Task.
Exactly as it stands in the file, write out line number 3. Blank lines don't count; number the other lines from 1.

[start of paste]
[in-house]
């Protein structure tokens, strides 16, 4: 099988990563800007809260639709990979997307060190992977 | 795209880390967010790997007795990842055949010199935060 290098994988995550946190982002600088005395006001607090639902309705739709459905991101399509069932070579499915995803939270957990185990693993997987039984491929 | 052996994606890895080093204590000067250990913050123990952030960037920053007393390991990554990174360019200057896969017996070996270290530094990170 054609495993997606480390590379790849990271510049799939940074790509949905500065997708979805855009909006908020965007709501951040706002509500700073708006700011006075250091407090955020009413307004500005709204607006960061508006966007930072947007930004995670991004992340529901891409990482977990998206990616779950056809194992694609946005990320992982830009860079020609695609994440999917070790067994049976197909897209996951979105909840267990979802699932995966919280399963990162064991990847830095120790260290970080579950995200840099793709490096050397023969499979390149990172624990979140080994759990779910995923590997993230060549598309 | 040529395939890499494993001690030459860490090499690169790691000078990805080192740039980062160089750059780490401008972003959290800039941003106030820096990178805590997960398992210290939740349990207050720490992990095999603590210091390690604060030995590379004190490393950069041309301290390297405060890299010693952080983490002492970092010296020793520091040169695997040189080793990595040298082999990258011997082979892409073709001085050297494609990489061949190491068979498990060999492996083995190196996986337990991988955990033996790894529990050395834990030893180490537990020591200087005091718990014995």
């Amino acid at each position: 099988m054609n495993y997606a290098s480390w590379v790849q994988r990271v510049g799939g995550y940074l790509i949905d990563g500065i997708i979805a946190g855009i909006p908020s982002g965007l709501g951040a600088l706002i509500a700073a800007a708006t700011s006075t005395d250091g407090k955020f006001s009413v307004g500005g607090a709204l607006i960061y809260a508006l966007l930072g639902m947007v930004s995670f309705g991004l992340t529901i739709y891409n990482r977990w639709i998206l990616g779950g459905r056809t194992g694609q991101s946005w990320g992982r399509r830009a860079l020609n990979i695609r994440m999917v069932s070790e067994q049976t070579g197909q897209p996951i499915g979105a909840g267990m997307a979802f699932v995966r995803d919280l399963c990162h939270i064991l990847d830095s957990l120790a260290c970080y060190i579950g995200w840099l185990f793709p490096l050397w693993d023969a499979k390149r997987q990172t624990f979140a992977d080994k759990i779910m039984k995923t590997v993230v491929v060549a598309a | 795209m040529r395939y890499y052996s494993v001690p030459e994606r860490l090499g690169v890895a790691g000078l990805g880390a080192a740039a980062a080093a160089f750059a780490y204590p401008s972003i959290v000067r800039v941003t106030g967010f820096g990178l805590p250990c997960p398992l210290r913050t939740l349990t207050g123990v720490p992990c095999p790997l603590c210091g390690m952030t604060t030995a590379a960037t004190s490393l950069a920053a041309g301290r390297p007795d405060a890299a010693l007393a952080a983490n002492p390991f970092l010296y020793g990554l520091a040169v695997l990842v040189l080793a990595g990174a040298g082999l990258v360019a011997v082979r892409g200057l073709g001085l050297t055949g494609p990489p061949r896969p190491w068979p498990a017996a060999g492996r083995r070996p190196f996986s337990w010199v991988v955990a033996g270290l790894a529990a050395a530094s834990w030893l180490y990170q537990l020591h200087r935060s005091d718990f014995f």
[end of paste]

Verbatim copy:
């Amino acid at each position: 099988m054609n495993y997606a290098s480390w590379v790849q994988r990271v510049g799939g995550y940074l790509i949905d990563g500065i997708i979805a946190g855009i909006p908020s982002g965007l709501g951040a600088l706002i509500a700073a800007a708006t700011s006075t005395d250091g407090k955020f006001s009413v307004g500005g607090a709204l607006i960061y809260a508006l966007l930072g639902m947007v930004s995670f309705g991004l992340t529901i739709y891409n990482r977990w639709i998206l990616g779950g459905r056809t194992g694609q991101s946005w990320g992982r399509r830009a860079l020609n990979i695609r994440m999917v069932s070790e067994q049976t070579g197909q897209p996951i499915g979105a909840g267990m997307a979802f699932v995966r995803d919280l399963c990162h939270i064991l990847d830095s957990l120790a260290c970080y060190i579950g995200w840099l185990f793709p490096l050397w693993d023969a499979k390149r997987q990172t624990f979140a992977d080994k759990i779910m039984k995923t590997v993230v491929v060549a598309a | 795209m040529r395939y890499y052996s494993v001690p030459e994606r860490l090499g690169v890895a790691g000078l990805g880390a080192a740039a980062a080093a160089f750059a780490y204590p401008s972003i959290v000067r800039v941003t106030g967010f820096g990178l805590p250990c997960p398992l210290r913050t939740l349990t207050g123990v720490p992990c095999p790997l603590c210091g390690m952030t604060t030995a590379a960037t004190s490393l950069a920053a041309g301290r390297p007795d405060a890299a010693l007393a952080a983490n002492p390991f970092l010296y020793g990554l520091a040169v695997l990842v040189l080793a990595g990174a040298g082999l990258v360019a011997v082979r892409g200057l073709g001085l050297t055949g494609p990489p061949r896969p190491w068979p498990a017996a060999g492996r083995r070996p190196f996986s337990w010199v991988v955990a033996g270290l790894a529990a050395a530094s834990w030893l180490y990170q537990l020591h200087r935060s005091d718990f014995f």